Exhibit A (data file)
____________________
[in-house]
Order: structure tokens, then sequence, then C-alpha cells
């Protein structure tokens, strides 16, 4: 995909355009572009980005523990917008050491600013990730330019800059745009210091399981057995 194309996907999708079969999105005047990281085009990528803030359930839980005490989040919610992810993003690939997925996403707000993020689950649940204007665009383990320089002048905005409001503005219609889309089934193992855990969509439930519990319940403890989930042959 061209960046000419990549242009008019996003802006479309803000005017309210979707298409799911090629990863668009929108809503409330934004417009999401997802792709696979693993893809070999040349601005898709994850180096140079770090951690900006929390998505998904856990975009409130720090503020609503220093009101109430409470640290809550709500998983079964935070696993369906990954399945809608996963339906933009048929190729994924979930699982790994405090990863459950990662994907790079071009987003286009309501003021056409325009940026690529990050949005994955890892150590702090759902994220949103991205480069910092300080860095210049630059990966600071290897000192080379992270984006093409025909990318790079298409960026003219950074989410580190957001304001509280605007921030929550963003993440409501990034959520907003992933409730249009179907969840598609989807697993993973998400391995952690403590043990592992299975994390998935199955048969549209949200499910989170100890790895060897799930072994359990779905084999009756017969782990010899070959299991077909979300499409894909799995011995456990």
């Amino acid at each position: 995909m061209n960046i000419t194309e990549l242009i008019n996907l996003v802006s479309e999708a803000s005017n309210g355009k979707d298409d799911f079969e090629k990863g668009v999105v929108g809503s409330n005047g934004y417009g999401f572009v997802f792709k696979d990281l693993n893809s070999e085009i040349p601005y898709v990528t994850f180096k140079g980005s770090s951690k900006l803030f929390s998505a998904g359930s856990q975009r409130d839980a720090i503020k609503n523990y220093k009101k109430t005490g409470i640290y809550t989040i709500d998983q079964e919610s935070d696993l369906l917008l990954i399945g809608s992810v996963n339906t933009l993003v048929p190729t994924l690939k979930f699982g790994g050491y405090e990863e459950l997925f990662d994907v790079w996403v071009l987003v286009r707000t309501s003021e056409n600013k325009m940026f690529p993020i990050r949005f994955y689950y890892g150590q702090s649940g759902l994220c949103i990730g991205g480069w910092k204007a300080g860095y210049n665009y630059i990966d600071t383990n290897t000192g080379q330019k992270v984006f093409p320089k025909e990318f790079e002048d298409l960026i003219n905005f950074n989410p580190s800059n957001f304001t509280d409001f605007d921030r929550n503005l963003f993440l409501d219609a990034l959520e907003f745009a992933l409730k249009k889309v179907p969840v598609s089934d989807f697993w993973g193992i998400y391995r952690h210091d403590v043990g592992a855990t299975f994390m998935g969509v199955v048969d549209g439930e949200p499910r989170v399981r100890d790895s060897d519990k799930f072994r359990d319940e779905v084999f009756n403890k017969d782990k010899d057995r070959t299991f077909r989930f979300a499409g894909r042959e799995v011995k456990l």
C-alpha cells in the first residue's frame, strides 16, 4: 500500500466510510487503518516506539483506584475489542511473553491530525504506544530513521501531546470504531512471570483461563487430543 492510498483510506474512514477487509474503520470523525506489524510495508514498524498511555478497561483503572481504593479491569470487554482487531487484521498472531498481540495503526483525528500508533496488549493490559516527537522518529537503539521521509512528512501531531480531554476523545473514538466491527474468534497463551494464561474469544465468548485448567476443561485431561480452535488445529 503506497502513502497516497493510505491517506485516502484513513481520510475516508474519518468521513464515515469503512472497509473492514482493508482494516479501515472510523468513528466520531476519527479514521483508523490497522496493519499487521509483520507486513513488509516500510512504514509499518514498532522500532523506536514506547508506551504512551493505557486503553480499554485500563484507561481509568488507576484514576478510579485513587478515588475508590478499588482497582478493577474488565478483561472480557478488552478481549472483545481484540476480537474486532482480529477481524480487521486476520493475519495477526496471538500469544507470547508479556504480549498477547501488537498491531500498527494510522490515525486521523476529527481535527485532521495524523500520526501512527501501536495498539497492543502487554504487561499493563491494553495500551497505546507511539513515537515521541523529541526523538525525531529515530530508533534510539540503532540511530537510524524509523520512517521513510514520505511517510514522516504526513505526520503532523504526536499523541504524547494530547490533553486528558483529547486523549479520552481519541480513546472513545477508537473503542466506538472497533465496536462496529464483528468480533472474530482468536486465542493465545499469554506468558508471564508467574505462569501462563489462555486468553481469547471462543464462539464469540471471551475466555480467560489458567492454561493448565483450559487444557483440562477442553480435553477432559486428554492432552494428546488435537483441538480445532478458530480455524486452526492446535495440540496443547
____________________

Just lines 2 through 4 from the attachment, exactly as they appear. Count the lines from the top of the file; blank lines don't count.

Order: structure tokens, then sequence, then C-alpha cells
């Protein structure tokens, strides 16, 4: 995909355009572009980005523990917008050491600013990730330019800059745009210091399981057995 194309996907999708079969999105005047990281085009990528803030359930839980005490989040919610992810993003690939997925996403707000993020689950649940204007665009383990320089002048905005409001503005219609889309089934193992855990969509439930519990319940403890989930042959 061209960046000419990549242009008019996003802006479309803000005017309210979707298409799911090629990863668009929108809503409330934004417009999401997802792709696979693993893809070999040349601005898709994850180096140079770090951690900006929390998505998904856990975009409130720090503020609503220093009101109430409470640290809550709500998983079964935070696993369906990954399945809608996963339906933009048929190729994924979930699982790994405090990863459950990662994907790079071009987003286009309501003021056409325009940026690529990050949005994955890892150590702090759902994220949103991205480069910092300080860095210049630059990966600071290897000192080379992270984006093409025909990318790079298409960026003219950074989410580190957001304001509280605007921030929550963003993440409501990034959520907003992933409730249009179907969840598609989807697993993973998400391995952690403590043990592992299975994390998935199955048969549209949200499910989170100890790895060897799930072994359990779905084999009756017969782990010899070959299991077909979300499409894909799995011995456990």
């Amino acid at each position: 995909m061209n960046i000419t194309e990549l242009i008019n996907l996003v802006s479309e999708a803000s005017n309210g355009k979707d298409d799911f079969e090629k990863g668009v999105v929108g809503s409330n005047g934004y417009g999401f572009v997802f792709k696979d990281l693993n893809s070999e085009i040349p601005y898709v990528t994850f180096k140079g980005s770090s951690k900006l803030f929390s998505a998904g359930s856990q975009r409130d839980a720090i503020k609503n523990y220093k009101k109430t005490g409470i640290y809550t989040i709500d998983q079964e919610s935070d696993l369906l917008l990954i399945g809608s992810v996963n339906t933009l993003v048929p190729t994924l690939k979930f699982g790994g050491y405090e990863e459950l997925f990662d994907v790079w996403v071009l987003v286009r707000t309501s003021e056409n600013k325009m940026f690529p993020i990050r949005f994955y689950y890892g150590q702090s649940g759902l994220c949103i990730g991205g480069w910092k204007a300080g860095y210049n665009y630059i990966d600071t383990n290897t000192g080379q330019k992270v984006f093409p320089k025909e990318f790079e002048d298409l960026i003219n905005f950074n989410p580190s800059n957001f304001t509280d409001f605007d921030r929550n503005l963003f993440l409501d219609a990034l959520e907003f745009a992933l409730k249009k889309v179907p969840v598609s089934d989807f697993w993973g193992i998400y391995r952690h210091d403590v043990g592992a855990t299975f994390m998935g969509v199955v048969d549209g439930e949200p499910r989170v399981r100890d790895s060897d519990k799930f072994r359990d319940e779905v084999f009756n403890k017969d782990k010899d057995r070959t299991f077909r989930f979300a499409g894909r042959e799995v011995k456990l």